Another possible Writers’ Strike is gathering momentum in the US, a decade after the last disastrous strike of 2007.
The Writers Guild of America argues that an era of record profitability for studios has largely left writers behind.
In a recent letter to members, the WGA West said that the average pay of TV writer-producers fell by 23% in the last two years, while entertainment companies experienced a record $51 billion in profits in 2016. The WGA wants a 3% increase in script fees for the lowest-paid writers, bigger residuals from streaming media, and a 1.5% increase in employer contributions to the guild’s health plan.
Around 12,000 WGA members will begin voting on whether to authorise a walkout. If members approve a strike, as they almost certainly will, and no pact with studios has been reached by May 1, fingers will stop typing and picketing will begin the next day.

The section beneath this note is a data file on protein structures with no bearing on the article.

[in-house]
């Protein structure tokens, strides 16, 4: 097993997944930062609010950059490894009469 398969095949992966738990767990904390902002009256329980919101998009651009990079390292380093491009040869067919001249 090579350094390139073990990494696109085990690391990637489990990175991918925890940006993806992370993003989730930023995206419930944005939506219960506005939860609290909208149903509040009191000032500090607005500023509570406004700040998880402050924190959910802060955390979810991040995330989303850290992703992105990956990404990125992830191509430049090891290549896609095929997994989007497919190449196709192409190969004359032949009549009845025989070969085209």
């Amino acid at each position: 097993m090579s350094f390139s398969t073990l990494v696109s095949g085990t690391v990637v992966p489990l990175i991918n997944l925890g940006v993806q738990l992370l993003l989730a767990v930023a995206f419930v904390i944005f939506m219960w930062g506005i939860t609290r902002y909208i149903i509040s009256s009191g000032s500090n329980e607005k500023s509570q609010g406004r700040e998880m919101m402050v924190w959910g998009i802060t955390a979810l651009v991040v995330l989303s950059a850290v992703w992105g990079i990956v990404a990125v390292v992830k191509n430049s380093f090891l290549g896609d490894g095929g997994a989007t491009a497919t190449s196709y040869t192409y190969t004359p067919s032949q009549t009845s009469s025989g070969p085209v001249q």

The NY Times notes late-night comedy shows would instantly revert to reruns if a strike began. Summer reality shows, such as Big Brother, would arrive — the writer-producers who work on them have a different contract — but some scripted series scheduled for the fall would most likely be delayed. A strike could be a death knell for daytime soap operas, which rely on a new episode almost every weekday, unless producers bring in nonunion writers, which happened during the last strike.
The Writers Guild walked out for 100 days in 2007-8 and 155 days in 1988.